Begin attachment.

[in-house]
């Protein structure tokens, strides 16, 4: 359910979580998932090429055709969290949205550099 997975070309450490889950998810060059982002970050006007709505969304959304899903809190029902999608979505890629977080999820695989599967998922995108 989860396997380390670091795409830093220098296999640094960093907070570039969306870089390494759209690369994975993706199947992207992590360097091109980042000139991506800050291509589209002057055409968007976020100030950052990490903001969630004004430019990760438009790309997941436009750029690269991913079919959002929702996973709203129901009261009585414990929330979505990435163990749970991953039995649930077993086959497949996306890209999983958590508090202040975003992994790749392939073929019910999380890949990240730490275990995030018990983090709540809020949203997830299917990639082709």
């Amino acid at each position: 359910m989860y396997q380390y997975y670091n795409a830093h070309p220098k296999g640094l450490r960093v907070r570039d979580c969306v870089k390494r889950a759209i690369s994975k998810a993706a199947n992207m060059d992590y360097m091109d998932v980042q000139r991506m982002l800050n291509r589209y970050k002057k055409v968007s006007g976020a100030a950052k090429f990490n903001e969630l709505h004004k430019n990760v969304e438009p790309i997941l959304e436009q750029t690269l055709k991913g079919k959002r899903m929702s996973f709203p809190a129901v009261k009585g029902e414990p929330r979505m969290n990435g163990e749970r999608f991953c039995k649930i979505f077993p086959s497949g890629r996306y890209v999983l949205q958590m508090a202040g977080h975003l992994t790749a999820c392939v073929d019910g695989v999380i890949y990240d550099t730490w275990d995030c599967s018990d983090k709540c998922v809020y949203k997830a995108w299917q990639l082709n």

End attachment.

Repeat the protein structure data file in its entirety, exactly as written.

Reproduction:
[in-house]
């Protein structure tokens, strides 16, 4: 359910979580998932090429055709969290949205550099 997975070309450490889950998810060059982002970050006007709505969304959304899903809190029902999608979505890629977080999820695989599967998922995108 989860396997380390670091795409830093220098296999640094960093907070570039969306870089390494759209690369994975993706199947992207992590360097091109980042000139991506800050291509589209002057055409968007976020100030950052990490903001969630004004430019990760438009790309997941436009750029690269991913079919959002929702996973709203129901009261009585414990929330979505990435163990749970991953039995649930077993086959497949996306890209999983958590508090202040975003992994790749392939073929019910999380890949990240730490275990995030018990983090709540809020949203997830299917990639082709």
């Amino acid at each position: 359910m989860y396997q380390y997975y670091n795409a830093h070309p220098k296999g640094l450490r960093v907070r570039d979580c969306v870089k390494r889950a759209i690369s994975k998810a993706a199947n992207m060059d992590y360097m091109d998932v980042q000139r991506m982002l800050n291509r589209y970050k002057k055409v968007s006007g976020a100030a950052k090429f990490n903001e969630l709505h004004k430019n990760v969304e438009p790309i997941l959304e436009q750029t690269l055709k991913g079919k959002r899903m929702s996973f709203p809190a129901v009261k009585g029902e414990p929330r979505m969290n990435g163990e749970r999608f991953c039995k649930i979505f077993p086959s497949g890629r996306y890209v999983l949205q958590m508090a202040g977080h975003l992994t790749a999820c392939v073929d019910g695989v999380i890949y990240d550099t730490w275990d995030c599967s018990d983090k709540c998922v809020y949203k997830a995108w299917q990639l082709n």